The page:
From the inception of its work, Brown continuously requested that Rugo furnish an advance schedule or schedules for the performance of Brown's work. Brown felt that it needed such scheduling in order to arrange the material at the job site and adjust the size of its crew to the construction plan. But no such schedule was ever supplied. When the completion deadline of April 9, 1968, had passed, Brown wrote to Rugo stating that it no longer felt bound by the subcontract. It further stated that the long overdue back balance ($7,969.42) alone gave it every right to terminate the contract. However, at Brown's request, the parties met on May 14, 1968. At this meeting Brown offered a novation of the subcontract so that it could complete the reinforcing steel work and confirmed this proposal by letter dated May 21, 1968.5 Not having received a reply, Brown then wrote to Rugo,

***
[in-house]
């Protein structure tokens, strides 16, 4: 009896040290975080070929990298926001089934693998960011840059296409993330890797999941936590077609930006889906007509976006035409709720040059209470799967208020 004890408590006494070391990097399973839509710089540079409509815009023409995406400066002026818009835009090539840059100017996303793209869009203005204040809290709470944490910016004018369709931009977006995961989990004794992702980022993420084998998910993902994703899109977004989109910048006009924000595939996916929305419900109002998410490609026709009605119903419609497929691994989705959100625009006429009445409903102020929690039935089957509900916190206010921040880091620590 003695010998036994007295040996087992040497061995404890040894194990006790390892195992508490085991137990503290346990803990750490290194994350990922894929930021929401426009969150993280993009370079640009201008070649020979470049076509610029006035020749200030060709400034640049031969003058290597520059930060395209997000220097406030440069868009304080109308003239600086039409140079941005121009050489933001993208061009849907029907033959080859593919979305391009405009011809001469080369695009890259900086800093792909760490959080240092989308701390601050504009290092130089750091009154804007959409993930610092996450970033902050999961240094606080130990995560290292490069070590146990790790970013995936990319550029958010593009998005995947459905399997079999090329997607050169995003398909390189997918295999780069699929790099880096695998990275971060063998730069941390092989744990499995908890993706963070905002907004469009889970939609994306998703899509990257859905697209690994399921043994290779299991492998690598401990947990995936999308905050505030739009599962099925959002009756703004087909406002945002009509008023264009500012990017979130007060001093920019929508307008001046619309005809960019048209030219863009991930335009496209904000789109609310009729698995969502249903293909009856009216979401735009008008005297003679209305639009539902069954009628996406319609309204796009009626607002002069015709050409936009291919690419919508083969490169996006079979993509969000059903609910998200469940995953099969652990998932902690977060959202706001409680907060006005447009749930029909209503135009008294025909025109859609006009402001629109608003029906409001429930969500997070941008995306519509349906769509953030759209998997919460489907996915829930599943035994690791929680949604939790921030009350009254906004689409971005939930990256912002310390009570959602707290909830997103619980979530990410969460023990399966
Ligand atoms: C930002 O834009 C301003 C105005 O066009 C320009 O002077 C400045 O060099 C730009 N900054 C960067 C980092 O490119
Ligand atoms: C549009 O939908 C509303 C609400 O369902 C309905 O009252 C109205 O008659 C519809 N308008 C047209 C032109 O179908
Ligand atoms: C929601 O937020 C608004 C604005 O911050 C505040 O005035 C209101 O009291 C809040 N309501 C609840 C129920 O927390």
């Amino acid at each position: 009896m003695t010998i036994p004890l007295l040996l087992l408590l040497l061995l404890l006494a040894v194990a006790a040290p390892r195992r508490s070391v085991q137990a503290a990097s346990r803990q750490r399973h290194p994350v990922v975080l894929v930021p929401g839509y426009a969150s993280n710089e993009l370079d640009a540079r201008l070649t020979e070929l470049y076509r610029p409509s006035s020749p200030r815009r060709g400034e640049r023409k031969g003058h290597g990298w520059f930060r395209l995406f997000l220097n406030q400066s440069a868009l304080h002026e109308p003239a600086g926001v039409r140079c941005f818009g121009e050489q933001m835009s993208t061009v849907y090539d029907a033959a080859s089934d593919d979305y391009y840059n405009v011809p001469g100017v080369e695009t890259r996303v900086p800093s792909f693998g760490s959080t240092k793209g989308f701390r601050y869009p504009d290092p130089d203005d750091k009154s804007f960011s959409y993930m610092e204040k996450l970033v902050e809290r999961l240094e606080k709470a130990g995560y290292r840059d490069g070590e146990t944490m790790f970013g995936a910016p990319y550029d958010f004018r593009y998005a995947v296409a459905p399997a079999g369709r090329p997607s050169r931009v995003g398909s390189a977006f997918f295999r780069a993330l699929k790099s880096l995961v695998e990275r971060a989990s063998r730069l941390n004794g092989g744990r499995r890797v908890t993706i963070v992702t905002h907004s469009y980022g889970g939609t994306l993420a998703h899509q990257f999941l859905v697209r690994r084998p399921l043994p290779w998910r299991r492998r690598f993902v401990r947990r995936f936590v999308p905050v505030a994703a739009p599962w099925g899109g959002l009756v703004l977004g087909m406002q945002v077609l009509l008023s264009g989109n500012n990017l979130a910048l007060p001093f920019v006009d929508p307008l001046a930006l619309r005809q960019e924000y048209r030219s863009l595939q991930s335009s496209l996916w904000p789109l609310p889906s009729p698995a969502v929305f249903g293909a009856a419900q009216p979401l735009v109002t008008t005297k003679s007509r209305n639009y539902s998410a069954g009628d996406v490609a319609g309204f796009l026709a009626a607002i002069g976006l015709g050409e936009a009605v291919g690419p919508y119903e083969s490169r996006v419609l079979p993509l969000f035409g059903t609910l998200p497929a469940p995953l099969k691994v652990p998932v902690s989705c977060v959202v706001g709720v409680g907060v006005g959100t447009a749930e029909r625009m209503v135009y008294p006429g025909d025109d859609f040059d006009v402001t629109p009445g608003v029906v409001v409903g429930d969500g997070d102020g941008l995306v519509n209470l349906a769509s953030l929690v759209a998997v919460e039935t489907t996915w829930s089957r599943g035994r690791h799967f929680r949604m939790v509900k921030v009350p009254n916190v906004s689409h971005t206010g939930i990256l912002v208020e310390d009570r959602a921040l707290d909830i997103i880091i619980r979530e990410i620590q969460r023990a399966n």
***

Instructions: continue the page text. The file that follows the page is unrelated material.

4

'As we have not had a reply to our proposal presented to you on May 14th, 1968 and our letter of May 21st, 1968, you leave us no other alternative but to remove our personnel from the project, as of Friday, May 31st, 1968.

5

'In spite of your promises, our long overdue account amounting to $7,969.42 has not been paid, therefore, we consider our contract with you to be terminated.'

6

After Brown left the project, Rugo completed Brown's work at a cost of some $31,000.

7

Brown bought this diversity suit against Rugo to collect the balance of $27,562.15 allegedly due on the subcontract.6 Rugo counterclaimed for $35,000 damages sustained by reason of Brown's failure to complete its subcontract. The case was tried to the district court sitting without a jury. The court found that Rugo did not breach the subcontract; that Brown's reasons for quitting the job were insufficient to justify its termination; and that Brown was liable to Rugo for $63.03 on its counterclaim. Brown appealed.

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8